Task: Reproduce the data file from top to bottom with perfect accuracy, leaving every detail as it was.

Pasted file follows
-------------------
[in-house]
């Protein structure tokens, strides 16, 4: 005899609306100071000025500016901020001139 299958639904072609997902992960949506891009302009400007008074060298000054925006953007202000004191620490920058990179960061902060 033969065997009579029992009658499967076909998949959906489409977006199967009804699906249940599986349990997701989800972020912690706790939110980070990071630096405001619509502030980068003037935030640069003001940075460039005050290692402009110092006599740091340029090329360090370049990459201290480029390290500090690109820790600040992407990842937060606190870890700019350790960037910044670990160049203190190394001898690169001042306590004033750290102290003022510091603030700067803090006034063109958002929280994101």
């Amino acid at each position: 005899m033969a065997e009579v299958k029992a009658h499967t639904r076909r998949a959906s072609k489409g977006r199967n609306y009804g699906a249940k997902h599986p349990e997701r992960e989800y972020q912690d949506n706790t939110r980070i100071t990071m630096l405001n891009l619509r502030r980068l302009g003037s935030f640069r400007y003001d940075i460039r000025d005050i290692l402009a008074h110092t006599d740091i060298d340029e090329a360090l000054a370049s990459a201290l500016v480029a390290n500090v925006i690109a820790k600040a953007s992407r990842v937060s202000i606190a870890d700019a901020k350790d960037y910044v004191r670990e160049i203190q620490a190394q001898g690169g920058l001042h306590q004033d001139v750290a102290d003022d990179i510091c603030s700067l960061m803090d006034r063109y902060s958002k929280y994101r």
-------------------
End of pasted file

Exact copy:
[in-house]
């Protein structure tokens, strides 16, 4: 005899609306100071000025500016901020001139 299958639904072609997902992960949506891009302009400007008074060298000054925006953007202000004191620490920058990179960061902060 033969065997009579029992009658499967076909998949959906489409977006199967009804699906249940599986349990997701989800972020912690706790939110980070990071630096405001619509502030980068003037935030640069003001940075460039005050290692402009110092006599740091340029090329360090370049990459201290480029390290500090690109820790600040992407990842937060606190870890700019350790960037910044670990160049203190190394001898690169001042306590004033750290102290003022510091603030700067803090006034063109958002929280994101």
């Amino acid at each position: 005899m033969a065997e009579v299958k029992a009658h499967t639904r076909r998949a959906s072609k489409g977006r199967n609306y009804g699906a249940k997902h599986p349990e997701r992960e989800y972020q912690d949506n706790t939110r980070i100071t990071m630096l405001n891009l619509r502030r980068l302009g003037s935030f640069r400007y003001d940075i460039r000025d005050i290692l402009a008074h110092t006599d740091i060298d340029e090329a360090l000054a370049s990459a201290l500016v480029a390290n500090v925006i690109a820790k600040a953007s992407r990842v937060s202000i606190a870890d700019a901020k350790d960037y910044v004191r670990e160049i203190q620490a190394q001898g690169g920058l001042h306590q004033d001139v750290a102290d003022d990179i510091c603030s700067l960061m803090d006034r063109y902060s958002k929280y994101r």